News & Politics

These 5 Recent Washington Buildings Are Structures We’ll Regret

Bunker-like exteriors. Poor interior design. It's hard to believe these buildings were built in the past 15 years.

Washingtonians have spent much of the last fifteen years witnessing a construction boom happen in real time. How will these buildings look to us a generation from now? We consulted with design experts and came up with a few candidates for the most memorable buildings of recent vintage, as well as the ones we’d rather forget.

1: Bureau of Alcohol, Tobacco, Firearms and Explosives Headquarters
It was never going to be inviting, but the ATF building at New York and Florida avenues, with its massive concrete crescent, is downright bunker-like. Unless access to it improves (doubtful), the complex will always feel forbidding.
Photograph by Susan Walsh/AP Images.

2 & 3: Nationals Park and Washington Convention Center
Both of these strucures are serviceable, but convention centers and stadiums are designed around the latest technologies and ways to steer patrons to beer stands and merch. They usually have a short shelf life. Chances are both of these buildings will be renovated or replaced.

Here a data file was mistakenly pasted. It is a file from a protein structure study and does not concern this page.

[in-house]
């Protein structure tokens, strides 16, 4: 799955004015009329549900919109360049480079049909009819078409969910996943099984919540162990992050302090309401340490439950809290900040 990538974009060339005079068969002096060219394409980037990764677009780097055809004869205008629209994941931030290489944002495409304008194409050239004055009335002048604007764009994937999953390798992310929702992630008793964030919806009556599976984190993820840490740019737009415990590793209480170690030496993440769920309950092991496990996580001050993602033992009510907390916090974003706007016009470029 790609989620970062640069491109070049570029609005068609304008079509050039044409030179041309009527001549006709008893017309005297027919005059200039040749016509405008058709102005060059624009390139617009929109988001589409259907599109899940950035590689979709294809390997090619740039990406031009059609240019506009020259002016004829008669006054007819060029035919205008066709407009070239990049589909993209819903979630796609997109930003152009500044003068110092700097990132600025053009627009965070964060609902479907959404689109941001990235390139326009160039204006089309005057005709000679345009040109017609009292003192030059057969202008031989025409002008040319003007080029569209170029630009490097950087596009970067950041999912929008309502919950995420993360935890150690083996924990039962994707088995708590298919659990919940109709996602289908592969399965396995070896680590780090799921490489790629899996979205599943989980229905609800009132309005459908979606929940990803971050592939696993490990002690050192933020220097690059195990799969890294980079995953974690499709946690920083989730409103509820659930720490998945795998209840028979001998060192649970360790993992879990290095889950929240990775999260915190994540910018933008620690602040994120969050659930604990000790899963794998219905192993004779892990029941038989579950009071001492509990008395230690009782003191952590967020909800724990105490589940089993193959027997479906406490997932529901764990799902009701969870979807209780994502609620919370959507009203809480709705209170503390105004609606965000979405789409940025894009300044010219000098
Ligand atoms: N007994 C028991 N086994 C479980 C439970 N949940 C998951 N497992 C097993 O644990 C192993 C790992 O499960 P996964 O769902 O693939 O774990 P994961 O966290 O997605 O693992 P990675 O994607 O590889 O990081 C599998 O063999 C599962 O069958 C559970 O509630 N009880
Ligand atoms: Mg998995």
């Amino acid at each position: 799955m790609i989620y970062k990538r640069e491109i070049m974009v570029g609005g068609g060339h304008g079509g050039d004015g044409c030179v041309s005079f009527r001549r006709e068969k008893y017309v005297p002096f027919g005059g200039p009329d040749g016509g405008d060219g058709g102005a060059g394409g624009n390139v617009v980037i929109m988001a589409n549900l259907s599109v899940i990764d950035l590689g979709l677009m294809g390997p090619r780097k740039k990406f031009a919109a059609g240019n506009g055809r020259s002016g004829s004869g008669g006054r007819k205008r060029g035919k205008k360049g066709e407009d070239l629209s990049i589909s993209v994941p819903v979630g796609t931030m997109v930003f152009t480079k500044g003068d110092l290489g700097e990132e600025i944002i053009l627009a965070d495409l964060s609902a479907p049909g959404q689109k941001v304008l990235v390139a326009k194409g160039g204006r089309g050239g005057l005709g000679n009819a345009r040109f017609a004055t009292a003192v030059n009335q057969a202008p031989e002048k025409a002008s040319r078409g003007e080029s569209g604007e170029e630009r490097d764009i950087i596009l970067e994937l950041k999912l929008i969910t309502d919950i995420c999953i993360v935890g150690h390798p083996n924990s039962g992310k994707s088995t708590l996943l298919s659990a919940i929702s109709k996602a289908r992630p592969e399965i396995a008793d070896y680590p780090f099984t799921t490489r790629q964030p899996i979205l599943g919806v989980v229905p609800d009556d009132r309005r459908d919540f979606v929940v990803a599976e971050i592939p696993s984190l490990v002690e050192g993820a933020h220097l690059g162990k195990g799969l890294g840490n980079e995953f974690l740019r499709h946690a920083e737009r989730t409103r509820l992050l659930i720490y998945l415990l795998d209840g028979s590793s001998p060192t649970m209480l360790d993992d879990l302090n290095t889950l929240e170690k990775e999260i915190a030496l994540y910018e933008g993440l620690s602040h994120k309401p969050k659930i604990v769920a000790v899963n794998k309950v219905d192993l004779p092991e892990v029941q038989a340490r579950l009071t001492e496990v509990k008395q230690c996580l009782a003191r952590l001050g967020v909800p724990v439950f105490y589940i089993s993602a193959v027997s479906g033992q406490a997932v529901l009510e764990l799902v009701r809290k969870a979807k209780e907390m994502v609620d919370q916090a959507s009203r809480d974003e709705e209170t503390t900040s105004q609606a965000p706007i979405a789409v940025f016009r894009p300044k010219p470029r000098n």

Nationals Park. Photograph by Library of Congress.
Washington Convention Center. Photograph by Flickr user benoit6.

4: The Exchange at Wheaton Station
This ungainly behemoth occupies a full square block. The supermarket is useful—too bad its low ceilings and poor lighting make it a depressing place to shop. And with a whopping 486 apartments, the Exchange dwarfs its low-rise neighbors, its red Safeway logo visible for miles.

Photograph by Jeff Elkins.

5: US Capitol Visitor Center
It undoubtedly performs key services, all within the reassuring embrace of post-9/11 security. But does it have to feel so much like a Marriott? Overweening in places, its statues stick out awkwardly from the humdrum architecture. One exception: the two skylights with a great view of the Capitol dome.
Photograph by Visions of America/Alamy.

This article appears in our April 2015 issue of Washingtonian.